His first look at Corry in a year was a blur of blond, blue and black, but he didn't quite have time to process it before his entire attention was focused on not ending up on the ground.
Really, Cor must have checked himself before running full-out into his former roommate, but it still took the screeching of service boots and some flailing not to land on the floor. By that point, two things occurred to Scott: The first being that Corry must be pretty acclimated to this climate, and the second was that he hadn't become a robot.
"What are you doing here?! I can't believe it, I thought that something was really weird about them pulling me out of class, and I had no idea what to expect, but--" Corry cut himself off about a millisecond before Scotty was about to tell him to slow down, then grinned and pulled the nearly off-his-feet engineer back upright. "Man, is it good to see you."
Despite nearly taking a header into a polished stone floor, Scott couldn't help but laugh at that one. "I'd never've guessed." He gestured to the bag and crate that he'd luckily set aside before he got bowled into. "I'm playin' delivery boy." And then he noticed the three or four Vulcan students who had stopped and were watching them. "And apparently, freakin' the natives out."
Corry was beaming, obviously not caring what the natives thought. "Delivery boy? Don't tell me you really have a time-sensitive experiment of the utmost importance."
"Sort of. But yer mother asked if I'd bring yer birthday presents," Scott replied, then raised an eyebrow at the Vulcan audience, demanding, "What?!"
Looking almost offended, the students headed away in a most logical manner. Corry laughed, shaking his head, "They're not that bad, but man, do you have any idea how hard it is to get through a day without so much as a smile?" His expression fell a little. "My brain's on fire, I swear. I mean, they give logically portioned rest periods, and they've given me a little extra time because I'm only human, but..." He took a breath, then shook his head again. "I didn't even remember my birthday was coming up."
Scotty frowned. Cor did look beat, despite his exuberance. "Good thing I reminded ye, then, isn't it?"
"Yeah, yeah it is." The moment passed and Corry grinned again, shifting right back into high gear. "So, how long're you here for? I can probably get away with spending a few hours doing something other than studying."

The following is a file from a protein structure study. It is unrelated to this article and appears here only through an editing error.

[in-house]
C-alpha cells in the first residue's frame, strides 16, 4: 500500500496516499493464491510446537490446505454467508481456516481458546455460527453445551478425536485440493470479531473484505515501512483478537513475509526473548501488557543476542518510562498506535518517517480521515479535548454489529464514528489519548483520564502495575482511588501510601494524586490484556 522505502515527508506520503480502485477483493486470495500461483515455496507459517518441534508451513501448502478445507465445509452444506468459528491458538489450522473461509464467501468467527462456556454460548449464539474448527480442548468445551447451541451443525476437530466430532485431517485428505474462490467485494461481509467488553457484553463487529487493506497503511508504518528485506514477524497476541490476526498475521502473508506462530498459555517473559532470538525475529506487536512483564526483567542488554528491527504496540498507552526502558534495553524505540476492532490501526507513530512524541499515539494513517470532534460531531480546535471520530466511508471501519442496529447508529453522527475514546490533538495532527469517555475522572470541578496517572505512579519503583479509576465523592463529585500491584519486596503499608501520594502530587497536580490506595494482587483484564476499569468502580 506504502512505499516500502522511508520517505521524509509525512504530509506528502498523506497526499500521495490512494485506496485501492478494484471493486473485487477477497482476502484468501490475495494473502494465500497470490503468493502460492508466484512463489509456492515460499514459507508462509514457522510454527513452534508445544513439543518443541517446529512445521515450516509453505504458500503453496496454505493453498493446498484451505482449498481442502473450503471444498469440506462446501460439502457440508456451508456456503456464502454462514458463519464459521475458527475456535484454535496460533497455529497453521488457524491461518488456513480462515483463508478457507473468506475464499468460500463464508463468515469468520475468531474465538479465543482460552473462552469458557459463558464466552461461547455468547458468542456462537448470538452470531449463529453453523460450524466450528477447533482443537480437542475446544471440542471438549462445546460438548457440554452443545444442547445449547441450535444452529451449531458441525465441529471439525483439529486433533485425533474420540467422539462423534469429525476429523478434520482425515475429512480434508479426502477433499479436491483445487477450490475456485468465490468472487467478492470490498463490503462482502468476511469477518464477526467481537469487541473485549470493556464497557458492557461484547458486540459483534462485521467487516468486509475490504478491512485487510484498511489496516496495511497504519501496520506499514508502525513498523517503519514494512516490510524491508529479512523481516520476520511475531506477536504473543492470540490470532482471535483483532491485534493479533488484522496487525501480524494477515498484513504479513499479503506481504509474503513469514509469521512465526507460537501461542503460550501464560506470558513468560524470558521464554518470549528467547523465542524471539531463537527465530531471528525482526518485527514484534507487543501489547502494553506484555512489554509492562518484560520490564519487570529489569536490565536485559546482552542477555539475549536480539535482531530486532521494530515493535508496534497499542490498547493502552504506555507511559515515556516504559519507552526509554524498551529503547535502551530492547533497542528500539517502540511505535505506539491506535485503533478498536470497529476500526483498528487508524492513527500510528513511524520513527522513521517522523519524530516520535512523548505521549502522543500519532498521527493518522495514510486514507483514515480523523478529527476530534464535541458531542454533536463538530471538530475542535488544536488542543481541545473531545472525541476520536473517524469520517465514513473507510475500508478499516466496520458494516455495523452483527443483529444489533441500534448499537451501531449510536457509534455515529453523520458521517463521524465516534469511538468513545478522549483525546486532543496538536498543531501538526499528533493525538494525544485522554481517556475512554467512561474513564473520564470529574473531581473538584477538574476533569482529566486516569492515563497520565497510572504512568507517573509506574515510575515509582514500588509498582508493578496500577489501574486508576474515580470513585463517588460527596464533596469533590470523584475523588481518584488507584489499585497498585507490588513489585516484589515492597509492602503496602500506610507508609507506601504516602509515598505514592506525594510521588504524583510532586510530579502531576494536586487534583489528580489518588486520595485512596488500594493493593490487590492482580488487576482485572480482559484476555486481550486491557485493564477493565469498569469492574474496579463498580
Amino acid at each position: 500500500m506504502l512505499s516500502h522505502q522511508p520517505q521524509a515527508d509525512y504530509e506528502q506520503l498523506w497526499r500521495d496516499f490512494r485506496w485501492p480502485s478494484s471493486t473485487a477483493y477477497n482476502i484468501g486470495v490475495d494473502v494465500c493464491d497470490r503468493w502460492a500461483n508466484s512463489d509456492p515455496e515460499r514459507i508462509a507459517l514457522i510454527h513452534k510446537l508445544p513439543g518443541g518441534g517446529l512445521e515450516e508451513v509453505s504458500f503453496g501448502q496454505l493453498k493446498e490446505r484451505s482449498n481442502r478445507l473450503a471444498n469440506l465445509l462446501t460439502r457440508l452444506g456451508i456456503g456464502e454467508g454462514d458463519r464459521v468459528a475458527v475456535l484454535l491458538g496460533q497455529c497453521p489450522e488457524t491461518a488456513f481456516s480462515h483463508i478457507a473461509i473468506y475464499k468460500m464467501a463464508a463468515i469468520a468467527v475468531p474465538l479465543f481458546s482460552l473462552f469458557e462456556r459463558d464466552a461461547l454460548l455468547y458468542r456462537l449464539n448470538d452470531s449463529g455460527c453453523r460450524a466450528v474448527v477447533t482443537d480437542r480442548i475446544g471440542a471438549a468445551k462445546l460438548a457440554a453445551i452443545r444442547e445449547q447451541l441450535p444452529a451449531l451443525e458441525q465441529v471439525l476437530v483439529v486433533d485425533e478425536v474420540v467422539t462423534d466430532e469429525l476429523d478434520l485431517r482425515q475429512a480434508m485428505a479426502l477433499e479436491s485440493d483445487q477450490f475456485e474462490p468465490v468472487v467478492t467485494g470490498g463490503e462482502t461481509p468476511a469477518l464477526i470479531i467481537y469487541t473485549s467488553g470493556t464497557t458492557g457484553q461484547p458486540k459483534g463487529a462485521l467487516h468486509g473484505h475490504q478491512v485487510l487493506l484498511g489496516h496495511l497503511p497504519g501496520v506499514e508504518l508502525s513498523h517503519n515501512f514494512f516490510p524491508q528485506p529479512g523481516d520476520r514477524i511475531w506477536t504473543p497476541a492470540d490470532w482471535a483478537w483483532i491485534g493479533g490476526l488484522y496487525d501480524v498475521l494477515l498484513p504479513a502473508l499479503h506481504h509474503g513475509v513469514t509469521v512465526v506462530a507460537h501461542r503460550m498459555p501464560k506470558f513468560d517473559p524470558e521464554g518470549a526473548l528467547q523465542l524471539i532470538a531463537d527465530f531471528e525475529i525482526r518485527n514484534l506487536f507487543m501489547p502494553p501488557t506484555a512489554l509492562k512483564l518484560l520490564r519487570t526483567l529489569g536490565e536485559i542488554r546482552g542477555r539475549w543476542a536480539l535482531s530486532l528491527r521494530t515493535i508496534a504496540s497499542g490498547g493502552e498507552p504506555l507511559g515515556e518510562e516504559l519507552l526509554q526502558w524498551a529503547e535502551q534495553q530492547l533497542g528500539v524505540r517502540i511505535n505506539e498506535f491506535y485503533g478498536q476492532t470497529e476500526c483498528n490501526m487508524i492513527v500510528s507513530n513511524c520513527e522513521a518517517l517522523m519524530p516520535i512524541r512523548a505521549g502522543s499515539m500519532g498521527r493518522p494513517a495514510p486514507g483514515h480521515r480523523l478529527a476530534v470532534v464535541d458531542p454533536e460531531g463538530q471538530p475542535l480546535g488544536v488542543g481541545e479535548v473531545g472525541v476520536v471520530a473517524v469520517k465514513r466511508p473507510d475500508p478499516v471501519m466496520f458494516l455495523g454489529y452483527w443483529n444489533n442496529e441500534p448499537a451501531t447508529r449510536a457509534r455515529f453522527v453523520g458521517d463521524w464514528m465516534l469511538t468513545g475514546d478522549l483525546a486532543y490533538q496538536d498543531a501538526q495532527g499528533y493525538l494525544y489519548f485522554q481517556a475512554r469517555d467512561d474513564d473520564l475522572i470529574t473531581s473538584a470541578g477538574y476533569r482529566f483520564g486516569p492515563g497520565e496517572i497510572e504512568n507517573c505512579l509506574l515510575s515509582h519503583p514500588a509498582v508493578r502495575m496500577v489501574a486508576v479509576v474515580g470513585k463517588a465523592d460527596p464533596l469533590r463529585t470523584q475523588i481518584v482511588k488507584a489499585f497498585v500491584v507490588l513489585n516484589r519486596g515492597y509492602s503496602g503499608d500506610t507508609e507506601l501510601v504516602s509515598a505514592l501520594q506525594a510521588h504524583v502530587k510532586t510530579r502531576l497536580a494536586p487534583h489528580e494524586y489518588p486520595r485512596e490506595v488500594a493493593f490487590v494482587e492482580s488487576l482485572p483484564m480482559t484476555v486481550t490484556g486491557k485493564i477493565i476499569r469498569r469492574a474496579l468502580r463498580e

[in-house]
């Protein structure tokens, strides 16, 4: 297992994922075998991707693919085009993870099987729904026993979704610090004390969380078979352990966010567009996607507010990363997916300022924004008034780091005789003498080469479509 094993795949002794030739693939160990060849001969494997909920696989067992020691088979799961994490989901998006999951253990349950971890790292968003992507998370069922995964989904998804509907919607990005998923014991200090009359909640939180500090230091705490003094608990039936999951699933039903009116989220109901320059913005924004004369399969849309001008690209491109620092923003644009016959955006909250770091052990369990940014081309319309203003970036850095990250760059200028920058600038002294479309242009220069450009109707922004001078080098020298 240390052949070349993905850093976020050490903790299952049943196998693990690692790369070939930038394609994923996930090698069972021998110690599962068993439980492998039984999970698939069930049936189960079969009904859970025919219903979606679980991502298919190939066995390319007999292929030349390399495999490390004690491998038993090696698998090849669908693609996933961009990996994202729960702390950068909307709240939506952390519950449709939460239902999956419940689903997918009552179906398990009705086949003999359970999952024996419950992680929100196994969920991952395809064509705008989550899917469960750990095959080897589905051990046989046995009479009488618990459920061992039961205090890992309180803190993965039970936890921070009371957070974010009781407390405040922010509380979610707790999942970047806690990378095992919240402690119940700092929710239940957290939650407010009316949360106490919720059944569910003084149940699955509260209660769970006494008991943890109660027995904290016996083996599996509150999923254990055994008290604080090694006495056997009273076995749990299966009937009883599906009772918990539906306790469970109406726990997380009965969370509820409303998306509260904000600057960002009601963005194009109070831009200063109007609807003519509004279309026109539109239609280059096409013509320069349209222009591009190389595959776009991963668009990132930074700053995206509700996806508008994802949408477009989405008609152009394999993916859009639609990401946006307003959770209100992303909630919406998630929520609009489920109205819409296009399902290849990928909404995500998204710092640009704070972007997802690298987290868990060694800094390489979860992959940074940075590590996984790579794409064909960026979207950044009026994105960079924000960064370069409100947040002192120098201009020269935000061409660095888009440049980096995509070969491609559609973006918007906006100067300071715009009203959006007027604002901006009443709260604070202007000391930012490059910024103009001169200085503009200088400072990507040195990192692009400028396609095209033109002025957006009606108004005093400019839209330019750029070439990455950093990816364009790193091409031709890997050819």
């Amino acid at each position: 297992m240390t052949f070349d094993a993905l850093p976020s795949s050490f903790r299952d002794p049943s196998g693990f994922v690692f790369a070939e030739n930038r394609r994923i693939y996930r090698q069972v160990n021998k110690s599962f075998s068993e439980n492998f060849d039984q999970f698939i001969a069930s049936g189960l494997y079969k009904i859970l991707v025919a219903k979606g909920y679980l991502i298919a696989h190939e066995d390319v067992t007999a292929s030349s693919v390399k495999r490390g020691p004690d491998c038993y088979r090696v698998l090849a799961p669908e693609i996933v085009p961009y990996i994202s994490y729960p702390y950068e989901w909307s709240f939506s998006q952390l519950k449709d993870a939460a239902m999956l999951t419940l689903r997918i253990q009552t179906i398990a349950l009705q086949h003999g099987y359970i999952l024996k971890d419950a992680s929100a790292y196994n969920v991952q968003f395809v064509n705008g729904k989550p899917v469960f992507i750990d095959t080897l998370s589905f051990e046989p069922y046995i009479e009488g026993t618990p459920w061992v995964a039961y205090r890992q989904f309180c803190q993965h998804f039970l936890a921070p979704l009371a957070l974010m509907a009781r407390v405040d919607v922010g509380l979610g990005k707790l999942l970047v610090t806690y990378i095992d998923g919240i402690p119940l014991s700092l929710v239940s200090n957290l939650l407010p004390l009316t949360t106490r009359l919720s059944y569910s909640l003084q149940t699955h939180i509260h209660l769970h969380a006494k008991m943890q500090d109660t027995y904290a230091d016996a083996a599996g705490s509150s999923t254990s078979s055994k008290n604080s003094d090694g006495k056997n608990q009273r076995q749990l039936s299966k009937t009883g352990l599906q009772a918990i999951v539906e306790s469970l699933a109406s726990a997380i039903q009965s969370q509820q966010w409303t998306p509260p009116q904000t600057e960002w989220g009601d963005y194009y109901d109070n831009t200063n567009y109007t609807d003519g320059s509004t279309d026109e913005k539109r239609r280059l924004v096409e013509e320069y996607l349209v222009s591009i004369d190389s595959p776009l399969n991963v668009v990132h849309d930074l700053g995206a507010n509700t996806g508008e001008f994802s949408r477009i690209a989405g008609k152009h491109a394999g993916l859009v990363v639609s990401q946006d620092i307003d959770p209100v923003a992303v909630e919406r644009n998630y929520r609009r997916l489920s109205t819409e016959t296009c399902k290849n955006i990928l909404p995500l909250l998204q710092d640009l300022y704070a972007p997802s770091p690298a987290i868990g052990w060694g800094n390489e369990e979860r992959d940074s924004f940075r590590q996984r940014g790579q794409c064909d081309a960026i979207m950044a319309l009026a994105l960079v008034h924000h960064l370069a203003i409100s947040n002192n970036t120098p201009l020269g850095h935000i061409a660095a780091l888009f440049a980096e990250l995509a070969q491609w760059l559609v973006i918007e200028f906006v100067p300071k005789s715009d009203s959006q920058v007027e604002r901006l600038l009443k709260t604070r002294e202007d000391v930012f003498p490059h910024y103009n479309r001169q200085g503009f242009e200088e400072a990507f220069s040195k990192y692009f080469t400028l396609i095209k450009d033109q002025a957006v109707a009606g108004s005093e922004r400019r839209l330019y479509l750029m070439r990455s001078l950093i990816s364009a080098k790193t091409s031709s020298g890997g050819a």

Sometimes, he really hated being the bearer of bad news. Scott shook his head. "'Bout a half-hour. Between the walk here, and waitin' while they called you out, and then takin' into account walkin' back."
Corry tried pretty hard not to look crestfallen, but it wasn't a perfect try. "Ah well. Wanna go sit down for a few minutes? You look like you need to."
"That'd be nice, aye," Scotty admitted.
It was a good bit cooler in the shadows of the garden, and that said something, because it was still pretty oppressive. Plus, everything was very neat. Very organized.
"I'm sorry that I haven't written much," Corry said, between bites of the soup that he'd near gone orbital over getting. "By the time I get done answering all of Mom and Dad's questions, and making sure Rachel knows she's pretty enough for college, I'm usually so tired I can't see straight."
"I don't really expect much," Scott replied, all but clinging to the bottle of water one of the Vulcan garden-keepers had handed him. That had improved his opinion of this planet immeasurably.
"Yeah, but I feel bad." Cor smiled, shaking his head. "'Cause you go to all this trouble to send me these long messages, and then I turn 'em on, promptly tune you out and go to sleep."
Scott ended up laughing so hard that he made himself dizzy all over again. Once he got half-a-breath back, he said, "Good God, man, I'd be disappointed if ye did anything else!"
By then, Corry was laughing too.
"That's fine, there's nothin' that interesting in 'em to begin with."
"Sometimes you get interesting," Corry said, after he'd stopped chuckling. "Your rants about how people should take better care of their ships are downright colorful."